Expert-based knowledge is a useful tool for improving efforts on the implementation of policy
On 28 July INHSU (The International Network on Health and Hepatitis in Substance Users), TB HIV Care, SANPUD (South African Network of People Who Use Drugs) along with the a representative from the Department of Health, Dr Kgomotso Vilakazi-Nhlapo, the Deputy Minister of Social Development Hendrietta Bogopane-Zulu, and others held a World Hepatitis Day Advocacy and Training Roundtable, to help drive efforts to eliminate viral hepatitis as a public health threat in South Africa.
The World Hepatitis Day Advocacy and Training Roundtable is one of several events that INHSU has hosted with partners in the region over the past two years that are helping raise awareness and increase education around hepatitis C in the region. The speakers focused on the implementation gaps in the policy and building the advocacy skills of community coordinators. The focus for the media was to highlight the lacklustre implementation of the current policy on the elimination of the disease,encourage concrete commitment from the government to improve on this by using experts with daily experience and evidence based expert knowledge of the disease and its prevalence. The use of experts who are aware of the authority that is vested in their voices by both policy makers and the public to bring up actions that are needed to support organisations that are involved in assisting people who inject drugs makes their issues national issues.
Dr Mark Sonderup the professor of medicine and hepatology at the University of Cape Town was featured on a national broadcast channel, SABC Globe, to discuss the gaps in the awareness about the disease and implementation of existing policy in the efforts to eliminate hepatitis.His expert knowledge acquired through evidence-based science was used to shine a light on the instruments required to achieve the desired policy outcomes as stated in the National Guidelines for the Management of Viral Hepatitis (2019). National broadcast media is the best tool to reach both policy makers at a government level and influential organisations involved in its implementation.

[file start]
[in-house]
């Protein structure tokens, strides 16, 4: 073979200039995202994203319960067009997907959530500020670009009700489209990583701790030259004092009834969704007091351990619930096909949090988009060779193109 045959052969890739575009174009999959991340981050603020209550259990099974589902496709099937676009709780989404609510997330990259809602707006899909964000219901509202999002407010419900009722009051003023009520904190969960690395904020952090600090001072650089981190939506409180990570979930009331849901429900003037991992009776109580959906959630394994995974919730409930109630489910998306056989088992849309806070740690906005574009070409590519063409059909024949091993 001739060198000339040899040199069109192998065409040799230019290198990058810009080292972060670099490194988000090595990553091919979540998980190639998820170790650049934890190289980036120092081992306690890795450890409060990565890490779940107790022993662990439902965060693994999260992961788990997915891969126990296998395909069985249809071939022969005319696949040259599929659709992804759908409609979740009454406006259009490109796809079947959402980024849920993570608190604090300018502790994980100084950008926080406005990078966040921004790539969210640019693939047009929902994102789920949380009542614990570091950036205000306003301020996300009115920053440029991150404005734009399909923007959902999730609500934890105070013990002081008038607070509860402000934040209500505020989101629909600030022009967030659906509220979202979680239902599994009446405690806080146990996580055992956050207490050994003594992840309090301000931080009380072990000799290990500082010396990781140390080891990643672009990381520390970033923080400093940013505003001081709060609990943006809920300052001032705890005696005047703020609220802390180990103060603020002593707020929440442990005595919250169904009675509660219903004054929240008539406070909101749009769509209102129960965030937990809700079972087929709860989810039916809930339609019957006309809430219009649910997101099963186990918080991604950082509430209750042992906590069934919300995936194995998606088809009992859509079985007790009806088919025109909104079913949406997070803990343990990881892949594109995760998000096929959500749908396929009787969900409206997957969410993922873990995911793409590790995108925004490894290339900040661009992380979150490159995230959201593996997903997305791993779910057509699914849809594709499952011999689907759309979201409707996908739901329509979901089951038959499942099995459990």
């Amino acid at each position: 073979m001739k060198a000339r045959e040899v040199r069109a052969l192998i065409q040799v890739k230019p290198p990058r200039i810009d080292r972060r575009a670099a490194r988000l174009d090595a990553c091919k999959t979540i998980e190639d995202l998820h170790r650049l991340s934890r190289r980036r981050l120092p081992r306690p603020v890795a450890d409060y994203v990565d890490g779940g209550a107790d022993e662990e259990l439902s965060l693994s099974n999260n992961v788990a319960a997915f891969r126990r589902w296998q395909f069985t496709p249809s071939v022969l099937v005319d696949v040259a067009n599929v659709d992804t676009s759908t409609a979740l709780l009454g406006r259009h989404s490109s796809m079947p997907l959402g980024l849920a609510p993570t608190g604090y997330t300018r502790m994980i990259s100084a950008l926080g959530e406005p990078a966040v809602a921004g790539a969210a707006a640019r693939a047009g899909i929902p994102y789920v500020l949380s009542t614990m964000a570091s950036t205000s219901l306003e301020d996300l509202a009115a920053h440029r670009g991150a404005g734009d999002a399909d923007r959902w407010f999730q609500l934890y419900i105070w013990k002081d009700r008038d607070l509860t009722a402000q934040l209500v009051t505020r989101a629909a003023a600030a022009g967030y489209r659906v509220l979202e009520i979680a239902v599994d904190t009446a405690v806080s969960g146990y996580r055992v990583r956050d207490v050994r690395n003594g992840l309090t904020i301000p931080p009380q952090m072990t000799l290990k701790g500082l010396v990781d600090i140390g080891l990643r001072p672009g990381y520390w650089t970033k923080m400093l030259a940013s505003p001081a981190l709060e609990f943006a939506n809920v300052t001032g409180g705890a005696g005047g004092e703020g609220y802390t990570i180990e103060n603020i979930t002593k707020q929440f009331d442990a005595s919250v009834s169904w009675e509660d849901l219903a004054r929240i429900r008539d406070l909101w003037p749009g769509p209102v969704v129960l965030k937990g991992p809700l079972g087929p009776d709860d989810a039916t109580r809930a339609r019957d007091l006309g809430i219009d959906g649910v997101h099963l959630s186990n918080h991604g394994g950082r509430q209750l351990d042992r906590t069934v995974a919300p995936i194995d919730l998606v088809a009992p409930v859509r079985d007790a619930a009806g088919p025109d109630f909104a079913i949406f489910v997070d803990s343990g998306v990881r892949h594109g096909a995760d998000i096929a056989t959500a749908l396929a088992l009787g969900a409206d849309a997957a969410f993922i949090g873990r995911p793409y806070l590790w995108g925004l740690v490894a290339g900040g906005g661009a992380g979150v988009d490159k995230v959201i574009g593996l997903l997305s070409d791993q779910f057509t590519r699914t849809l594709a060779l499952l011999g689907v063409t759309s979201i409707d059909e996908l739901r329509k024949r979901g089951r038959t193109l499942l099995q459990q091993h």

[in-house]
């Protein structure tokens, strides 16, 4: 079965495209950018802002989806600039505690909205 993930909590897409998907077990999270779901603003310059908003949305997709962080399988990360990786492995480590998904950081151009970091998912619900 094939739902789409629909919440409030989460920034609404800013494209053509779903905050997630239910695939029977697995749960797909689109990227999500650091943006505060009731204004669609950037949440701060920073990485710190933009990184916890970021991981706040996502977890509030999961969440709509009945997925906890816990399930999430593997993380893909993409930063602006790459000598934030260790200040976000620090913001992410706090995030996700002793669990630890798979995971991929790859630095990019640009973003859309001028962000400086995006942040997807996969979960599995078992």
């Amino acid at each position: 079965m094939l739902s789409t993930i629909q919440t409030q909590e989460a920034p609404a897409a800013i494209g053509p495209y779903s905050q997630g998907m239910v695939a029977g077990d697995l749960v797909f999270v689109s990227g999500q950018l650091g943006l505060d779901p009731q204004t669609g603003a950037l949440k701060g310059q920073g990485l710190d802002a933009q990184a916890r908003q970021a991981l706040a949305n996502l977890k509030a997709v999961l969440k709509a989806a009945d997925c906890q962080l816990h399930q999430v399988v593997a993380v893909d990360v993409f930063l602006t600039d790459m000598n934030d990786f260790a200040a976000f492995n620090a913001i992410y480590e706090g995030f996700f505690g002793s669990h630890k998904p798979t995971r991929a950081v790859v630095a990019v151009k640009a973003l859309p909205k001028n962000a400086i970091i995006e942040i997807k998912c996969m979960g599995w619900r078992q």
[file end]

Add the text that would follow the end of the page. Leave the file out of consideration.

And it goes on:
Dr Andrew Scheibe Technical advisor at TB HIV Care and researcher at the University of Pretoria’s Department of Family Medicine was interviewed by Early Breakfast with Africa Melani focused on the impact of advocacy to improve access to health care services to people who use drugs, who are at greater risk of contracting and spreading hepatitis. His expert knowledge of the availability of harm reduction services and basic health care for this key population group, made it possible for him to discuss the seriousness of the impact of non committal behaviour from national government, and the preferred solutions to the policy implementation in the effort to eliminate hepatitis.
Print media is the best platform for getting complicated information to a large group of people in a way that is digestible and repeatable. The article in the Health Section of The Herald covered expert knowledge of the impact of the disease globally and nationally. The numbers can be used to point out the urgency of the need for improvements in the implementation of existing policy.
A common thread in all the interviews was the need for more information and education on hepatitis. The interviews that Prof Wendy Spearman Head of the Division of Hepatology, Department of Medicine, Faculty of Health Sciences at Groote Schuur hospital did on the The Morning Review with Lester Kiewit and The Clement Manyathela Show focused specifically on the disease; how it can be contracted, available treatment and those at risk. These conversations relied on the professor’s expert knowledge of the impact the disease has on the body. In both interviews the listeners were invited to ask questions, which was a tacit acceptance of the expert knowledge that Prof Wendy Spearman has on the disease.
One of the regional radio stations, SmileFM, hosted a panel discussion between Dr Nishi Prabdial Singh, a leading South African viral hepatitis researcher based at the National Institute of Communicable Diseases, and Luckyboy Edison Mkhondwane National Prevention and Treatment Literacy Training Coordinator from Treatment Action Committee. They used their expert knowledge on the advocacy challenges facing the key population of people who use drugs and how support is required from a national government to live up to its policy promises regarding this key group to eliminate the disease.